A few months back, my significant other and I got engaged. We are incredibly excited and I have zero doubt I want to marry this person. However, in the same last few months I've been more and more attracted to other people. In one case, I'm having dreams about a close friend of mine who is until now I would not consider my 'type'. In other cases I find myself especially attracted to members of the same sex. I've never experimented before. I am hesitate to bring this up for fear of scaring my SO, but I am not sure what I should do with these feelings. Am I just having a weird reaction to the engagement? Do other people go through this?

Sure, some people, when they feel the opportunity for other sexual possibilites closing off, suddenly feel it's time to raid the candy store. But whether this is your internal way of working through the import of "Forsaking all others" or whether its your psyche screaming "Don't do this, I want more fun" is for you to figure out.  If you realize it's the former, it's not helpful to say to your beloved, "The idea of being monogamous with you is making me want to sleep with every attractive person I meet, and I mean every attractive person. Just wanted to let you know."  But if it's the latter (despite your having "zero" doubts about your marriage), than before you find yourself saying "I do" and feeling suffocated, yes, you have talk about what's going on with you with your  bethrothed. And if you need to have that conversation, you must recognize there's the possibility of getting unthrothed.

Dear Prudie, I recently was invited to a friend's housewarming party, with the invitation detailing where they were registered. My question is two-fold, the first part being, is this a new trend? And secondly, if so, is it a bit presumptuous to assume that guests would be asking for this information, as non-traditional as it may seem, in the first place? Curious about the etiquette for these ever-changing times. -- Hospitable Housewarmer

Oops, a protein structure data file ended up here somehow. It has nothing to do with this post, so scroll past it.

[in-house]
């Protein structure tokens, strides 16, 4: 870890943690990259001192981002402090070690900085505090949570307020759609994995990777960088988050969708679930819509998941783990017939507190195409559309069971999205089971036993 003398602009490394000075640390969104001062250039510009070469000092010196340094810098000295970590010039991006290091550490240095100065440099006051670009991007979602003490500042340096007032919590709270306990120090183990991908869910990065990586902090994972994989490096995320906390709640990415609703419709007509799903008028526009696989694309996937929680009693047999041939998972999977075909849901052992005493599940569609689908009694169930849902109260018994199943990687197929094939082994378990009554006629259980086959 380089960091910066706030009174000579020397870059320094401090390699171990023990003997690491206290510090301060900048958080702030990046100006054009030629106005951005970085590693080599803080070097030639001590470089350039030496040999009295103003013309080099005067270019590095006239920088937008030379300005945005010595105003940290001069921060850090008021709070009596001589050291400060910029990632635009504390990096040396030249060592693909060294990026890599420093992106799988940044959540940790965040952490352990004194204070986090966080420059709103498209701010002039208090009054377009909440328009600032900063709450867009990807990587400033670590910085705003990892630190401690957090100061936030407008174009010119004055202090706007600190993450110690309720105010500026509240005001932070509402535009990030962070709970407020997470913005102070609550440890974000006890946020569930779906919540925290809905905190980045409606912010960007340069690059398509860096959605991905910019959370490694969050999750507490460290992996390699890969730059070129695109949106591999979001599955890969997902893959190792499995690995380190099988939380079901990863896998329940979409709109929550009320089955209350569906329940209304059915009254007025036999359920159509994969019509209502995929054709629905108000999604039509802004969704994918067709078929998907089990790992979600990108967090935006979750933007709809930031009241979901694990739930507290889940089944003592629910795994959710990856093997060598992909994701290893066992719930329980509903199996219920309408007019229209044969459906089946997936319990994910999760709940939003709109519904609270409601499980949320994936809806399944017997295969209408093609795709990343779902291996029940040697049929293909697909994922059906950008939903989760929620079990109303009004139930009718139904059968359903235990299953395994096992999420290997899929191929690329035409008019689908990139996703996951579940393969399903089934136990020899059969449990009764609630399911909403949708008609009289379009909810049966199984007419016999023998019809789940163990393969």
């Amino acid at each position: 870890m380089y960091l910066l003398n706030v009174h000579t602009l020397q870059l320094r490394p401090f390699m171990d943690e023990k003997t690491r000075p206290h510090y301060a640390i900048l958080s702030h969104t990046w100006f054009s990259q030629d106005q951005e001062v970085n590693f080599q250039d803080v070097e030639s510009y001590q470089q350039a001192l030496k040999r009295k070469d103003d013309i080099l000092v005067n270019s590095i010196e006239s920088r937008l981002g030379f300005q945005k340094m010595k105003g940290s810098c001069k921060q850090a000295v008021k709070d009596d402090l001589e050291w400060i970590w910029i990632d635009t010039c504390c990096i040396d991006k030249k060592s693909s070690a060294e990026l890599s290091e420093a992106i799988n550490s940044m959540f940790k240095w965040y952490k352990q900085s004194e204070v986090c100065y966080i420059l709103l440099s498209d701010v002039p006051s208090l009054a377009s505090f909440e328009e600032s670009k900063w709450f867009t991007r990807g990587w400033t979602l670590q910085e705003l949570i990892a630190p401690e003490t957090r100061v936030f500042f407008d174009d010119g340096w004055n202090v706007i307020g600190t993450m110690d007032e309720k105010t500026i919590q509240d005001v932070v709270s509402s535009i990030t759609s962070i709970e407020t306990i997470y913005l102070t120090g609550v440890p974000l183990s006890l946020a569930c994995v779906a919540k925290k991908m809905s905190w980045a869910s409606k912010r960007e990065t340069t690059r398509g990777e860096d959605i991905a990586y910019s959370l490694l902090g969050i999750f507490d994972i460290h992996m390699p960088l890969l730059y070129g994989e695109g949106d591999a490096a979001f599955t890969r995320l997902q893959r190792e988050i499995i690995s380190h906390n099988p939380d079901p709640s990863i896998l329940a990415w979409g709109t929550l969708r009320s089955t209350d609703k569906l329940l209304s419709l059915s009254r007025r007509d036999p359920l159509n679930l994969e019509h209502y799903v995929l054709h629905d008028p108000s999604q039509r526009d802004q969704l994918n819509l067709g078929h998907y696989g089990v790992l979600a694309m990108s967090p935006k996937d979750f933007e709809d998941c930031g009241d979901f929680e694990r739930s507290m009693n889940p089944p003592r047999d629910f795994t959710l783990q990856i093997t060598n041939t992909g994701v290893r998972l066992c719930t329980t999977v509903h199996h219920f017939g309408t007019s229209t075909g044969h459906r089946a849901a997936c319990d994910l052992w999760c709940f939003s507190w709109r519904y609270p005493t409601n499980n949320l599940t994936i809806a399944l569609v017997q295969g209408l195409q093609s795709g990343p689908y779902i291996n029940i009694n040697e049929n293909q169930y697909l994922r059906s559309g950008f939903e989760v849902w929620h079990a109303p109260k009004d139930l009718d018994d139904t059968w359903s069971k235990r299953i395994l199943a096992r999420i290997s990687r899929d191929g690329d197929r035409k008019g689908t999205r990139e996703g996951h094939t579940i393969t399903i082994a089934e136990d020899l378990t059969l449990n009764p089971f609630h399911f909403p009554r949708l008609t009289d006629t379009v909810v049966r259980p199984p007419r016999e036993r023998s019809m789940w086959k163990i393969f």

No, the new trend is to say, "What's the password to your bank account, I need to withdraw some cash for my wedding/baby/house." A housewarming is actually not an occasion for the new homeowners to hit up their friends to furnish the place. It's a social event in which the hosts provide food and drink and the guests ooh and aah over the lovely abode and bring small useful items for it. These are things anyone would want: glassware, salad tongs, guest towels. In addition, an invitation should state the time and place of the festivities.  It should not include a note about what you expect people to purchase for you. You can pick something off the registry or not, but an etiquette book might be a good addition for their library.

I have two healthy, fun, creative children, a first grader and a third grader. I love them dearly and would do anything for them. I was raised in a very traditional family with a stay-at-home mom and stressed-out, hardworking dad. I remember talking about my future career and my mom saying something along the lines of "of course education is important, but your most important job will be to be a mother." I did go to college, got married, then had my children at 25 and 27. Some of my friends chose not to have children and frankly, I'm envious of their freedom to pursue education, careers, travel, frivolous expenditures, etc. I don't agonize about it, but I sometimes wonder what advice to give my children as they grow up. I don't want the assumption to be that they must have children some day in order to be happy or live a full life. I want them to see that there are other options for happy lives out there. How do I tell them this without leaving them with the feeling that they are not fully wanted and appreciated?